Ad and Artists
Making Friends: Ad Reinhardt and Agnes Martin
In 1967, Agnes Martin left New York City, where she had been living for a decade. She traveled for two years in Canada and the American West before settling on a remote New Mexican mesa, building a house by hand, and living in relative isolation for the remainder of her years. She made no art until 1973, when she completed On a Clear Day, a monumental suite of 30 orthogonal grids that were shortly thereafter shown at the Museum of Modern Art, New York. It was only after completing the series that she erected a studio and got back to painting. Contributory, if not more exactly causal, in both cases was Ad Reinhardt: Just as his death immediately before her decampment suggested the unsuitability of continued habitation in this place, his work allowed Martin to resume her own. When Robert Feldman pursued Martin in 1971 in the hopes of commissioning etchings, she initially refused the invitation, later consenting on the condition that she produce screenprints instead. Martin cited Reinhardt’s utilization of the medium (as exemplified by his Wadsworth Atheneum prints from 1966) as precedent. Thus was On a Clear Day achieved. Although Mark Rothko and Barnett Newman were idols, Martin, in the onanistic tradition they did so much to establish, refused a genealogy that implied influence, which makes her naming the authority of Reinhardt all the more surprising. Friendship, materialized, becomes a form of habituation to life.
SUZANNE HUDSON is an art historian and critic who lives in Los Angeles.
Agnes Martin: The Distillation of ColorBy David Rhodes
JUNE 2021 | ArtSeen
Agnes Martin desired that her paintings, when exhibited, should be presented together in a small group for quiet contemplation. Her long-standing gallerist Arne Glimcher made sure, from her emergence as an artist of significance in the 1970s to this current exhibition, that where possible it would be the case.
The Historical Present: Collective Solitude at Coenties SlipBy Prudence Peiffer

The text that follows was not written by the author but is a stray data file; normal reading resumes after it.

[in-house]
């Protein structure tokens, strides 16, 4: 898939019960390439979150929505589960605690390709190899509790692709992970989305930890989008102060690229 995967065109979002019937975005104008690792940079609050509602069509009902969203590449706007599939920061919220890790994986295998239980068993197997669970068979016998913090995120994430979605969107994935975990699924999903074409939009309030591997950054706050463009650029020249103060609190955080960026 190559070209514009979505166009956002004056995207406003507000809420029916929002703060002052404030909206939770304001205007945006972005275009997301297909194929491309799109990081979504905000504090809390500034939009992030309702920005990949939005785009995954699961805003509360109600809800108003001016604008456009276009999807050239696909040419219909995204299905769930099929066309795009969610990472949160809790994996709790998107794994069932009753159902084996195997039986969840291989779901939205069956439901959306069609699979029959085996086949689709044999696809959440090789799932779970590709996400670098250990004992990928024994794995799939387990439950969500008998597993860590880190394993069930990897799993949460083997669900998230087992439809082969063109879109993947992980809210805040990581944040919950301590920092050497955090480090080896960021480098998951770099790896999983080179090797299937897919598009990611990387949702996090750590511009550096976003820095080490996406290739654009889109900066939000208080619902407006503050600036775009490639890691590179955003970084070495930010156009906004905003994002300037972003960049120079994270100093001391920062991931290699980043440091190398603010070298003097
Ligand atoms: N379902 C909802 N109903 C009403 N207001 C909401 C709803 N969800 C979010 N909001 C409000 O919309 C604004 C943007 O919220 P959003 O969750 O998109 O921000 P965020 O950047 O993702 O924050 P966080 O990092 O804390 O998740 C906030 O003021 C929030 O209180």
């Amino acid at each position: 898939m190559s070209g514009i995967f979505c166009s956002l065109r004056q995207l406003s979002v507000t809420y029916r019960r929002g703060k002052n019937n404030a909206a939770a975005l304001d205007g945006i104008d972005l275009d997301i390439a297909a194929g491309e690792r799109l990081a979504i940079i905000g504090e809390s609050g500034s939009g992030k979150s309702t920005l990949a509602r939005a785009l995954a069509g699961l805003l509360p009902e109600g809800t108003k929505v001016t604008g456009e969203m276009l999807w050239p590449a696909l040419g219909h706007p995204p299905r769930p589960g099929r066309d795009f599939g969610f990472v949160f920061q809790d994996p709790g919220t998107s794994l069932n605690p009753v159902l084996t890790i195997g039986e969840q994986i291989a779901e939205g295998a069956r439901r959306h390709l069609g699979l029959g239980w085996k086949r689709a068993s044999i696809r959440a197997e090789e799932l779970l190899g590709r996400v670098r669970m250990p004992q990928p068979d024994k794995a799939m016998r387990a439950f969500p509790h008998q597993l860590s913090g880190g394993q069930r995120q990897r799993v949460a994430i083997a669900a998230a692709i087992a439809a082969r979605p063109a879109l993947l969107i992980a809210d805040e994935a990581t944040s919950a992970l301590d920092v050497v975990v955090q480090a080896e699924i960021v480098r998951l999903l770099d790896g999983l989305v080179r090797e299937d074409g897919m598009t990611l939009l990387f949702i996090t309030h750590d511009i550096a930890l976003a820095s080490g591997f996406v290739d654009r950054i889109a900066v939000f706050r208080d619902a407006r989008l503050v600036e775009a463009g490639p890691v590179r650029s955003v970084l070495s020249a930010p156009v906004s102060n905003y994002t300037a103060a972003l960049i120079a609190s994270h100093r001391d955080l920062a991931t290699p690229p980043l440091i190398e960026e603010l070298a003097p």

JUL-AUG 2022 | Art
For the past five years Ive been consumed by the story of a group of artists who lived and worked from 19561967 in nineteenth-century sailmaking and maritime lofts on a three-block radius at the southern tip of Manhattan, near the Battery and South Street seaport. They were a motley crew who all came from outside of the city and settled (illegally) into rough but cheap open spaces on Coenties Slip, one of New Yorks oldest streets. Ellsworth Kelly and Jack Youngerman had just returned from Paris, carrying with them a legacy of abstraction but also an ambition to paint something new. Agnes Martin arrived from the southwest, already thinking of how the citys landscape could structure her compositions. Lenore Tawney was starting over after another life in Chicago, eager to continue inventing ways to expand a looms capacities.
Joan Brown & In the Shadow of Mt. TamBy Suzanne Hudson
MARCH 2023 | ArtSeen
Rail critic Suzanne Hudson examines the effects of time and place on two new exhibitions highlighting artists of the Bay Area.
Elaine Reichek: Material GirlBy Norman L Kleeblatt
APRIL 2022 | ArtSeen
Elaine Reichek scavenges among sources from literature, history, mythology, and art, fabricating images and texts she transforms into textiles. Trained as a painter by avant-garde, intellectually rigorous icons, notably Ad Reinhardt, her career has been defined by her strategic use of the textile mediuma feminist, postmodern strategy.